Chiang-Kai Shek Memorial Hall

This was a bit of a disappointment. The hall itself was mostly empty, and the exhibit was snoresville and propaganda-ish. I just kept thinking about how corrupt the guy was, and the fact that he ruled with martial law and loved the Japanese so much despite the atrocities on the mainland.

The changing of the guard at least was interesting. They do it every hour on the hour, and I had just missed the two o’clock. However, I decided to wait and read. After all, when was the next time I’d be able to see it?

It was worth it although I did find myself thinking, God, hurry up. And the whole concept is bizarre if you think about it.

MOCA Taipei

I enjoyed my visit to the Museum of Contemporary Art. It was just the right size and nice and low key.

The first exhibit was the work of photographer Steve McCurry, whose most famous photo is arguably “Afghan Girl.” At the front was the cool, sort of optical illusion.

This photo was another one of my favorites:

Tee hee.

The other exhibition was The Rebellion of the Moving Image, several short films. They were all very interesting. The one I stayed in the longest was Ten Thousand Waves, which played on multiple screens and had Maggie Cheung as Mazu, the goddess of fishermen. The images were so striking, I stayed for a long time trying to get good pictures.

National Palace Museum

I really loved this museum, although the sheer number of items was overwhelming.

Getting there from my hotel was very easy. I confirmed the bus number and fare with the hotel folks, who were also kind of enough to give me exact change. The bus stop was right outside the hotel, and happened to arrive minutes after I got there. The ride was supposed to take 45 minutes but it felt faster than that.

The museum wasn’t as crowded as I expected. There were some annoying tour groups, but there were also times when I was totally by myself.

At first I was determined to listen to all the audios, but there were just too many. The room I absorbed the most was about ceramics from Emperor Yongle’s time period. It was divided into sections depending on the type of glaze: sweet white (named so because of its resemblance to sugar), red, blue and white, and bamboo green.

Of course I saw the Jadeite Cabbage and Meat-Shaped Stone (so fitting that Taiwan’s most famous and beloved pieces of art are food). As with Din Tai Fung, I expected a long line or at least crowds. There was neither, and I was able to get close enough to take a couple of pictures.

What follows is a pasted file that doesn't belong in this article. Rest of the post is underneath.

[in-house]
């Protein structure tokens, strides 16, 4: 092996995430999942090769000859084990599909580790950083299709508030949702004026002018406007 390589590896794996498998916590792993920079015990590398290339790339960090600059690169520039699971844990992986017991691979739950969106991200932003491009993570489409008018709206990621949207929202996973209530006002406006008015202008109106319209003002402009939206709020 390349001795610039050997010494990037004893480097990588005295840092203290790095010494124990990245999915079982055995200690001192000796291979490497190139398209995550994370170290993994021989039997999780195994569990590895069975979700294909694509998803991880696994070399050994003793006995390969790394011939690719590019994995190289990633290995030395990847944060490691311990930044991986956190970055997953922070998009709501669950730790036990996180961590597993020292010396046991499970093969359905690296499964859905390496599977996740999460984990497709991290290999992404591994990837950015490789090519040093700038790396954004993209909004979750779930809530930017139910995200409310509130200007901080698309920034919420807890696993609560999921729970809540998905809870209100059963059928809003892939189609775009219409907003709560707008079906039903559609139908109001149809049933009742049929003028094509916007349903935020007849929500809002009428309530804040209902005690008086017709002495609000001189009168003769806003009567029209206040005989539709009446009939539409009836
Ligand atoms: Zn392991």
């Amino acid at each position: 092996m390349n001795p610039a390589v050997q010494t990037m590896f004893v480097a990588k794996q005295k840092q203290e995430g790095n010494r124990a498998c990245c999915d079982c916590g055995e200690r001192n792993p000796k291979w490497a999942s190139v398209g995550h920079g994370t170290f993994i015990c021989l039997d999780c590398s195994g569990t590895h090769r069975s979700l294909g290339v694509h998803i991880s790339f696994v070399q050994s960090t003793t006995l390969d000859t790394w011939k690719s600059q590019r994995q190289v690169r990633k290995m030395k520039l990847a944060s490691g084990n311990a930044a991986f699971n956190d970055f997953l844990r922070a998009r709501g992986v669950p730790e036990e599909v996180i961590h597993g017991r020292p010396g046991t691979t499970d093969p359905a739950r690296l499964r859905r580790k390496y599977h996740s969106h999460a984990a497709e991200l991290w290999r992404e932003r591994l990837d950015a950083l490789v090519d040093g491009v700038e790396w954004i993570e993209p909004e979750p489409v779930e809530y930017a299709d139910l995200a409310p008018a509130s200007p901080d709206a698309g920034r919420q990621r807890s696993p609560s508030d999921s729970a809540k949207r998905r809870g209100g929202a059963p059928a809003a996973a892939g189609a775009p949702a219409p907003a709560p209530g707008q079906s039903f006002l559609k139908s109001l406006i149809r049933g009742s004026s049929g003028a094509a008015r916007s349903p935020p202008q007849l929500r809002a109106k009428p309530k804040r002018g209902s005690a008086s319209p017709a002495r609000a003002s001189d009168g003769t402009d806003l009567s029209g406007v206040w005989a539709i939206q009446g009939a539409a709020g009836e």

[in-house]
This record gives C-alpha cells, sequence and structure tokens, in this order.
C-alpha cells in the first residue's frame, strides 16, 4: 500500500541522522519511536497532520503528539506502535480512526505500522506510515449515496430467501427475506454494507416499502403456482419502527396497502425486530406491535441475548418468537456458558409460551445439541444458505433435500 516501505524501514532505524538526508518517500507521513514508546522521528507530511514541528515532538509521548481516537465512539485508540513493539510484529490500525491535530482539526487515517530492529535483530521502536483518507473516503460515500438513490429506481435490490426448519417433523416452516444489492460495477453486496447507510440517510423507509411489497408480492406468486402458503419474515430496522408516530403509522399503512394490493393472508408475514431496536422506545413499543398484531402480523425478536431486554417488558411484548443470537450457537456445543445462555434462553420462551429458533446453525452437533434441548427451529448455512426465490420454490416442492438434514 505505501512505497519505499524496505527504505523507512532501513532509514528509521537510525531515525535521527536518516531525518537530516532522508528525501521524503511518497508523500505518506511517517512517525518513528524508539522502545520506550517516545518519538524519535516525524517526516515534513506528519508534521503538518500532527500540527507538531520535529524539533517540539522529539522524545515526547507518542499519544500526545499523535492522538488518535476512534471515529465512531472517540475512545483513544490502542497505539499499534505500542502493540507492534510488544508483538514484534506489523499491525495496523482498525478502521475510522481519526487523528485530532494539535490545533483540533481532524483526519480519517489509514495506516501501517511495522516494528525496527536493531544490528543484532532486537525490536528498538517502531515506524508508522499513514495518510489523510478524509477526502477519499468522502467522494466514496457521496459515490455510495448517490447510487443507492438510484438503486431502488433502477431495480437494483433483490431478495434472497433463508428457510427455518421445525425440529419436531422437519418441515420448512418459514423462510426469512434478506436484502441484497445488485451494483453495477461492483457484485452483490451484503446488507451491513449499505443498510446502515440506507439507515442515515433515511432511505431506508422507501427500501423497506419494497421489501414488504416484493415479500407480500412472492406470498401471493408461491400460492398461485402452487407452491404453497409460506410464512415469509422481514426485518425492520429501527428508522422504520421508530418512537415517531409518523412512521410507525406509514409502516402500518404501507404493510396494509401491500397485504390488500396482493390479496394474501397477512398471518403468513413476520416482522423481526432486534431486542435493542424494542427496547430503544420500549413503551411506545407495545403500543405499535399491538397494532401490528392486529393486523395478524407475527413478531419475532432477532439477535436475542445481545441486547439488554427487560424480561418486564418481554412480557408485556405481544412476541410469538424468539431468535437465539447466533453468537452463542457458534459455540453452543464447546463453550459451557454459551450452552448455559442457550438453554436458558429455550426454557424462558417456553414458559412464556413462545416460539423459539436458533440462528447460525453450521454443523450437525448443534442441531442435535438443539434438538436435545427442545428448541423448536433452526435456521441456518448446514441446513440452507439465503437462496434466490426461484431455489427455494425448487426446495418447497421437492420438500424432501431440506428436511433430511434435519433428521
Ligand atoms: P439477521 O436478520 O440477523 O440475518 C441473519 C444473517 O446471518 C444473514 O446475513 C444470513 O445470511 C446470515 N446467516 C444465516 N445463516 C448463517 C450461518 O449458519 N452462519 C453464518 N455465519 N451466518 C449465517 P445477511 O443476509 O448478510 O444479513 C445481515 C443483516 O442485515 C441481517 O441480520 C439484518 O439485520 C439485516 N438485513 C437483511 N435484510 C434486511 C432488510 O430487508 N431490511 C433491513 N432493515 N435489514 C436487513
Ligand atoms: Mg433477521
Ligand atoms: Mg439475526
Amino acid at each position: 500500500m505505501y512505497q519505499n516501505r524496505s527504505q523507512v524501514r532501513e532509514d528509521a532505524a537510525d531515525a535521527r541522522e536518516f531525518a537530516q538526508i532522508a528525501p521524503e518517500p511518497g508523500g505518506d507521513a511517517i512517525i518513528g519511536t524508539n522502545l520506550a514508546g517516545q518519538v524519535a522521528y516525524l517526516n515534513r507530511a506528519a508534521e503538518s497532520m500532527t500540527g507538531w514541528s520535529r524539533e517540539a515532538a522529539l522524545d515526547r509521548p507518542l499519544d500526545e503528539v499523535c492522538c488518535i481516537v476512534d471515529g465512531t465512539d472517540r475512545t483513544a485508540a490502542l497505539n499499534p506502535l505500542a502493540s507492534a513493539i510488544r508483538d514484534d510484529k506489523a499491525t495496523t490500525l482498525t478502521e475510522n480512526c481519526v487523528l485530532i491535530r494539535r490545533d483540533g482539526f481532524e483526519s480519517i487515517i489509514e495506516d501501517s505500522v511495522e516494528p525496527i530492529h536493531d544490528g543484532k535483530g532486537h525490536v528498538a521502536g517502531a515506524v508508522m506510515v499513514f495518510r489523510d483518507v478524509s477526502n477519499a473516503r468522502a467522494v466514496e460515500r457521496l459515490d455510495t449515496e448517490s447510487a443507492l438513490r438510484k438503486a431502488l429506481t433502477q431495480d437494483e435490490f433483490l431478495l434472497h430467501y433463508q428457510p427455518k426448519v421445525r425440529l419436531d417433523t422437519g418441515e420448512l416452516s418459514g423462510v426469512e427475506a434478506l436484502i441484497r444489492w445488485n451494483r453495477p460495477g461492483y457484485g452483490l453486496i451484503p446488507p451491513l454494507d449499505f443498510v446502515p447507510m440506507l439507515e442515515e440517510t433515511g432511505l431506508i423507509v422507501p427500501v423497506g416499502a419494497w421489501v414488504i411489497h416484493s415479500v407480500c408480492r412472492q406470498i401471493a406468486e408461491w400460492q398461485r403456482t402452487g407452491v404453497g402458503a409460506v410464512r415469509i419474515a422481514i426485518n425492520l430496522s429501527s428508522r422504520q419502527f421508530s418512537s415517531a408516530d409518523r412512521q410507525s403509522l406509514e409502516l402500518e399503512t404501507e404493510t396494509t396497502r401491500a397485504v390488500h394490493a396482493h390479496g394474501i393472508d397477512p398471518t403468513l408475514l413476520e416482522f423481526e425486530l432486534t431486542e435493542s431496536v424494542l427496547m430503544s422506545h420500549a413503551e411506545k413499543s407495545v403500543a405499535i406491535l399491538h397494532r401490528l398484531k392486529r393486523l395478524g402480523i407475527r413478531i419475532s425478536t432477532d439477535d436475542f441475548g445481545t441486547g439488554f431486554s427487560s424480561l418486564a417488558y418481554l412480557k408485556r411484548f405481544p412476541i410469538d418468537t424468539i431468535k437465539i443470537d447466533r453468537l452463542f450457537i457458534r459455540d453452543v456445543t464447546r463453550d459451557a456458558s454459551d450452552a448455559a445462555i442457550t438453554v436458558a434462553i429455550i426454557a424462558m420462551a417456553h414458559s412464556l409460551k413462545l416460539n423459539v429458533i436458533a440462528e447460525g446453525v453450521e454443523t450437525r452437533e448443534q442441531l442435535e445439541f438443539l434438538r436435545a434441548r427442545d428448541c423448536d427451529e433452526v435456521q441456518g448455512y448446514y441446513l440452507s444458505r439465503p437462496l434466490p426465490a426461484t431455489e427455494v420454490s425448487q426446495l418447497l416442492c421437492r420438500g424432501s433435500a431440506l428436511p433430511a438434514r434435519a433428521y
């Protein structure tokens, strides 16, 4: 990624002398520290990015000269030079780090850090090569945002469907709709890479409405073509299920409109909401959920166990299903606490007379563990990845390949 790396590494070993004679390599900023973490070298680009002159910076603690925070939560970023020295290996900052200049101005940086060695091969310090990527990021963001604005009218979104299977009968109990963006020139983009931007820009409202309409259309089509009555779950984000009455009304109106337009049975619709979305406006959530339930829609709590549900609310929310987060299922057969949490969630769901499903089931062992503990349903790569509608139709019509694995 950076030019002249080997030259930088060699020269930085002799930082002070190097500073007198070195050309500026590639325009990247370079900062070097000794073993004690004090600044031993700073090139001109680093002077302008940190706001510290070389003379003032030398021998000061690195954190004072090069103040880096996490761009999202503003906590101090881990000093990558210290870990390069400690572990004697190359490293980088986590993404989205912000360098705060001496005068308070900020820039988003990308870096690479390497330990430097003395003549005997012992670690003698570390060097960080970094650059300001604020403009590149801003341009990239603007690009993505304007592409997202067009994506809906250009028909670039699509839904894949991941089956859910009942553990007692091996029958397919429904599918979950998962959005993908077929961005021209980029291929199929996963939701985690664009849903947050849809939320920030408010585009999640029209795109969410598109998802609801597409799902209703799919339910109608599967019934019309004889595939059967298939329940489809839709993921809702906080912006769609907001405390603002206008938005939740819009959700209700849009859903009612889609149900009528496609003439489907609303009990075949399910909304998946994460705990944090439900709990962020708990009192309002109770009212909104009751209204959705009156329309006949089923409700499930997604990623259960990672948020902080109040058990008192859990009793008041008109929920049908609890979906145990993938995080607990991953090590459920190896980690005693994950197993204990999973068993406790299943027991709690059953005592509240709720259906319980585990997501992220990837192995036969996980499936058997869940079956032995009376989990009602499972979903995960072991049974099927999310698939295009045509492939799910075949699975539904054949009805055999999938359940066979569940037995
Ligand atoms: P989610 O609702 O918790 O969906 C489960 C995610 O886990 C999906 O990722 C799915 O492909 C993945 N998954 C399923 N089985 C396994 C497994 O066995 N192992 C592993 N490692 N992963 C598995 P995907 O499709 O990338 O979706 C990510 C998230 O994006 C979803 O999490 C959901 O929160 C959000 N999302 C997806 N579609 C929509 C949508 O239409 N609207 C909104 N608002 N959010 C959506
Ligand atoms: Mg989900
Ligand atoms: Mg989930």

Each was much smaller than I expected, but also far more intricate and detailed.

After I finished, I found out why the museum wasn’t crowded. The Zhishan Garden was closed that day. I was so bummed. I just assumed that if the museum was open, the adjacent garden would be open too (it’s closed on Mondays).

I made do by eating at one of the museum restaurants. I got a tiny bowl of rice noodle soup and a tofu “pudding” dessert with tapioca balls. I enjoyed both, and the whole thing cost only $5 American.

I made do by eating at one of the museum restaurants. I got a tiny bowl of rice noodle soup and a tofu “pudding” dessert with tapioca balls. I enjoyed both, and the whole thing cost only $5 American.

Longshan Temple

Taiwan is a very Buddhist country so there were tons of temples everywhere. One day I was close to one called Longshan so I decided to check it out.

It was PACKED with people singing and praying.

Turns out I was there on day that’s special for Buddhists: April 15, which is celebrated as the day the Buddha achieved enlightenment. Or at least I’m guessing that’s what was going on.

National Taiwan University

I went here at the request of my dad, since it’s his alma mater. While the campus wasn’t exactly pretty (it reminded me of ones in China, very plain and utilitarian) and probably very different from when my father went there, it was still interesting to visit a Taiwan college, check out student life, and spend some time in a place from my father’s youth.

They had a pretty extensive food hall with a large variety of Asian and, to a lesser extent, Western foods. There was a small museum about a Japanese anthropologist (maybe this guy?) who studied Taiwan aboriginal people and their culture. I mostly went to charge my phone, which the student who was minding the museum kindly let me. Then she offered to give me a little tour and explain the photos. She was so nice and cute, but I understood maybe five percent of what she was saying. I just smiled and nodded.

Next! Parks and gardens.

Apr 18

Taiwan: Eats

One of the things I was most excited about my trip was the yummy food, and Taipei definitely didn’t disappoint.

Tian Jin Flaky Scallion Pancakes

One of my first stops was Yongkang Street, home to tons of restaurants (including the world-famous Din Tai Fung). But the first thing I went for were the scallion pancakes, as recommended by a coworker.

The line wasn’t too long:

I actually didn’t mind waiting because I was overwhelmed with choices. By the time I reached the front, I still hadn’t decided so I asked one of the women cooking which she thought was best. She patiently gave me the rundown, and I ended up getting the one with egg, corn, and (get this) cheese.